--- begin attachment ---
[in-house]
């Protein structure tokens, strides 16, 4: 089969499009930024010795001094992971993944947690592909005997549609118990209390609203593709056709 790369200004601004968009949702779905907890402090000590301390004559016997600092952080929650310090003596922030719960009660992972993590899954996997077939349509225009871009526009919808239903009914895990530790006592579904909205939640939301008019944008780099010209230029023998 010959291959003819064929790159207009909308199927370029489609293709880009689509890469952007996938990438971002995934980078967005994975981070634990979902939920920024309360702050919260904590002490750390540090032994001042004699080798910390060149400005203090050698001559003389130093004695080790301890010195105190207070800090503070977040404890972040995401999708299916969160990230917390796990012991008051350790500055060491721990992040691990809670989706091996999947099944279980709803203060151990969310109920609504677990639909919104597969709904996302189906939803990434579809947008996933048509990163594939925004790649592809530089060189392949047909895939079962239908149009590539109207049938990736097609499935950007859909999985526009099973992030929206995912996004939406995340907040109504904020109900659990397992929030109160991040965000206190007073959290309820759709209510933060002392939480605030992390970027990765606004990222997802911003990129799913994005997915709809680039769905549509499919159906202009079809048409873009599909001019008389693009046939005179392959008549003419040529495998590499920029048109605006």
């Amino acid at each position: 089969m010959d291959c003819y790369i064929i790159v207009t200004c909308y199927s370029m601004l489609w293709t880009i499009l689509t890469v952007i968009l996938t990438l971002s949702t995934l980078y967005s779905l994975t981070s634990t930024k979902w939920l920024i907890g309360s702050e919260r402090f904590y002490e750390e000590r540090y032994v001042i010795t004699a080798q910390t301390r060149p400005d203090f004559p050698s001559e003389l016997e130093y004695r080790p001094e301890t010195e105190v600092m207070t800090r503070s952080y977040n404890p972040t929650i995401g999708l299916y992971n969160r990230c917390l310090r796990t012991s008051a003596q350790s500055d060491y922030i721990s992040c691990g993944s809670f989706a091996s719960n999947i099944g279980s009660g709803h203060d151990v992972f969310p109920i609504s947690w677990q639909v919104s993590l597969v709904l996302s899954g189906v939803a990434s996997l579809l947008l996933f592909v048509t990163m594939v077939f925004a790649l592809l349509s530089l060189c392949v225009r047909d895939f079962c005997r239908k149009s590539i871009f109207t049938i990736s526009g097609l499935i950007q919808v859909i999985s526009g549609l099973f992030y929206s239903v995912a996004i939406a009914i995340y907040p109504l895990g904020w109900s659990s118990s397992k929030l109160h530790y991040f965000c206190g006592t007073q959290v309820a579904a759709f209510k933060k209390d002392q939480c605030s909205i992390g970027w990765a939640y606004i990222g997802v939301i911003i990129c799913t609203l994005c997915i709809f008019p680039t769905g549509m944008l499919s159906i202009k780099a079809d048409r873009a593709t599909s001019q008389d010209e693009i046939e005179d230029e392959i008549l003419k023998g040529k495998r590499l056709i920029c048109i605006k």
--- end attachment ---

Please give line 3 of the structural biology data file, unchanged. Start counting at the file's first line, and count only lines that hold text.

């Amino acid at each position: 089969m010959d291959c003819y790369i064929i790159v207009t200004c909308y199927s370029m601004l489609w293709t880009i499009l689509t890469v952007i968009l996938t990438l971002s949702t995934l980078y967005s779905l994975t981070s634990t930024k979902w939920l920024i907890g309360s702050e919260r402090f904590y002490e750390e000590r540090y032994v001042i010795t004699a080798q910390t301390r060149p400005d203090f004559p050698s001559e003389l016997e130093y004695r080790p001094e301890t010195e105190v600092m207070t800090r503070s952080y977040n404890p972040t929650i995401g999708l299916y992971n969160r990230c917390l310090r796990t012991s008051a003596q350790s500055d060491y922030i721990s992040c691990g993944s809670f989706a091996s719960n999947i099944g279980s009660g709803h203060d151990v992972f969310p109920i609504s947690w677990q639909v919104s993590l597969v709904l996302s899954g189906v939803a990434s996997l579809l947008l996933f592909v048509t990163m594939v077939f925004a790649l592809l349509s530089l060189c392949v225009r047909d895939f079962c005997r239908k149009s590539i871009f109207t049938i990736s526009g097609l499935i950007q919808v859909i999985s526009g549609l099973f992030y929206s239903v995912a996004i939406a009914i995340y907040p109504l895990g904020w109900s659990s118990s397992k929030l109160h530790y991040f965000c206190g006592t007073q959290v309820a579904a759709f209510k933060k209390d002392q939480c605030s909205i992390g970027w990765a939640y606004i990222g997802v939301i911003i990129c799913t609203l994005c997915i709809f008019p680039t769905g549509m944008l499919s159906i202009k780099a079809d048409r873009a593709t599909s001019q008389d010209e693009i046939e005179d230029e392959i008549l003419k023998g040529k495998r590499l056709i920029c048109i605006k």